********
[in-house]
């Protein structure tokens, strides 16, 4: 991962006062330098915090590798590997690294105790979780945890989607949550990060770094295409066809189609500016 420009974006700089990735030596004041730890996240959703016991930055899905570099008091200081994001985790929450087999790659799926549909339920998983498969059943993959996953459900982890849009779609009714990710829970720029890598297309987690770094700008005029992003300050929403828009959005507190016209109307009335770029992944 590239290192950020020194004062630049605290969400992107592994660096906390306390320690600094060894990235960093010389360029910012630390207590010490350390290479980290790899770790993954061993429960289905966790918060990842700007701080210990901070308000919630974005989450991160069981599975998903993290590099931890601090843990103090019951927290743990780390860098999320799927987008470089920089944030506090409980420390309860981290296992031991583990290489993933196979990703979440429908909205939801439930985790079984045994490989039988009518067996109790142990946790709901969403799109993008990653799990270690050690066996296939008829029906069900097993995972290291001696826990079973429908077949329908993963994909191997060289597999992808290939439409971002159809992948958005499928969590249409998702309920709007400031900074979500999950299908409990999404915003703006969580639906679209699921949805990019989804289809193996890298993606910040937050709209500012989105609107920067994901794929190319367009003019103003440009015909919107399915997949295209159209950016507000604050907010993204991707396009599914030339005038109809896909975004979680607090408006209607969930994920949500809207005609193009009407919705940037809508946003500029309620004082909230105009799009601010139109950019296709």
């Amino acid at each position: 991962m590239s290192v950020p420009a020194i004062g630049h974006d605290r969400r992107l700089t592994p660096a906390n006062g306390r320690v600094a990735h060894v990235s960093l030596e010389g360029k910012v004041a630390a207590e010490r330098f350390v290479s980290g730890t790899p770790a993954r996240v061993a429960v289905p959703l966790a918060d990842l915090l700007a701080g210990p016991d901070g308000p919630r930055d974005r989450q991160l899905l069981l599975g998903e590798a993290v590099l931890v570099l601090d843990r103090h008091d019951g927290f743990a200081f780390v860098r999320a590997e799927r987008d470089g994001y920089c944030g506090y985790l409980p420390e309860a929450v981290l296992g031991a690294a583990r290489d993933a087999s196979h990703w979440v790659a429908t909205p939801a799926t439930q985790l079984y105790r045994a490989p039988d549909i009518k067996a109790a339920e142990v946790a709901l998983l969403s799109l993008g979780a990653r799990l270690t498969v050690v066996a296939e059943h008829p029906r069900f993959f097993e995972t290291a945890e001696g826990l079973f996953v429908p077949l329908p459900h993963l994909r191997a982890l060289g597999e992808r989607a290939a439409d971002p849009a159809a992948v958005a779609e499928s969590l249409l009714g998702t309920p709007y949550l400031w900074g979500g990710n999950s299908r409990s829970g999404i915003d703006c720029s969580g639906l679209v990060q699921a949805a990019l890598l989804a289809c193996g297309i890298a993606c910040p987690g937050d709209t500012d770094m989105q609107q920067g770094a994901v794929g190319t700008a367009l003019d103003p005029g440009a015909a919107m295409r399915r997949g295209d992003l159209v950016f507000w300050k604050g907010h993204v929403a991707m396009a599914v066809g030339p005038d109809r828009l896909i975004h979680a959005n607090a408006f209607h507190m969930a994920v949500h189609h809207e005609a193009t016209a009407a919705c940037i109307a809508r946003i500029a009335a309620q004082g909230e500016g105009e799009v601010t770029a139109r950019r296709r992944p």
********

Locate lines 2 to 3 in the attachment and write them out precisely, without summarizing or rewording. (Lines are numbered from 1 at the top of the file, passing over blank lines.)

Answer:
């Protein structure tokens, strides 16, 4: 991962006062330098915090590798590997690294105790979780945890989607949550990060770094295409066809189609500016 420009974006700089990735030596004041730890996240959703016991930055899905570099008091200081994001985790929450087999790659799926549909339920998983498969059943993959996953459900982890849009779609009714990710829970720029890598297309987690770094700008005029992003300050929403828009959005507190016209109307009335770029992944 590239290192950020020194004062630049605290969400992107592994660096906390306390320690600094060894990235960093010389360029910012630390207590010490350390290479980290790899770790993954061993429960289905966790918060990842700007701080210990901070308000919630974005989450991160069981599975998903993290590099931890601090843990103090019951927290743990780390860098999320799927987008470089920089944030506090409980420390309860981290296992031991583990290489993933196979990703979440429908909205939801439930985790079984045994490989039988009518067996109790142990946790709901969403799109993008990653799990270690050690066996296939008829029906069900097993995972290291001696826990079973429908077949329908993963994909191997060289597999992808290939439409971002159809992948958005499928969590249409998702309920709007400031900074979500999950299908409990999404915003703006969580639906679209699921949805990019989804289809193996890298993606910040937050709209500012989105609107920067994901794929190319367009003019103003440009015909919107399915997949295209159209950016507000604050907010993204991707396009599914030339005038109809896909975004979680607090408006209607969930994920949500809207005609193009009407919705940037809508946003500029309620004082909230105009799009601010139109950019296709």
């Amino acid at each position: 991962m590239s290192v950020p420009a020194i004062g630049h974006d605290r969400r992107l700089t592994p660096a906390n006062g306390r320690v600094a990735h060894v990235s960093l030596e010389g360029k910012v004041a630390a207590e010490r330098f350390v290479s980290g730890t790899p770790a993954r996240v061993a429960v289905p959703l966790a918060d990842l915090l700007a701080g210990p016991d901070g308000p919630r930055d974005r989450q991160l899905l069981l599975g998903e590798a993290v590099l931890v570099l601090d843990r103090h008091d019951g927290f743990a200081f780390v860098r999320a590997e799927r987008d470089g994001y920089c944030g506090y985790l409980p420390e309860a929450v981290l296992g031991a690294a583990r290489d993933a087999s196979h990703w979440v790659a429908t909205p939801a799926t439930q985790l079984y105790r045994a490989p039988d549909i009518k067996a109790a339920e142990v946790a709901l998983l969403s799109l993008g979780a990653r799990l270690t498969v050690v066996a296939e059943h008829p029906r069900f993959f097993e995972t290291a945890e001696g826990l079973f996953v429908p077949l329908p459900h993963l994909r191997a982890l060289g597999e992808r989607a290939a439409d971002p849009a159809a992948v958005a779609e499928s969590l249409l009714g998702t309920p709007y949550l400031w900074g979500g990710n999950s299908r409990s829970g999404i915003d703006c720029s969580g639906l679209v990060q699921a949805a990019l890598l989804a289809c193996g297309i890298a993606c910040p987690g937050d709209t500012d770094m989105q609107q920067g770094a994901v794929g190319t700008a367009l003019d103003p005029g440009a015909a919107m295409r399915r997949g295209d992003l159209v950016f507000w300050k604050g907010h993204v929403a991707m396009a599914v066809g030339p005038d109809r828009l896909i975004h979680a959005n607090a408006f209607h507190m969930a994920v949500h189609h809207e005609a193009t016209a009407a919705c940037i109307a809508r946003i500029a009335a309620q004082g909230e500016g105009e799009v601010t770029a139109r950019r296709r992944p």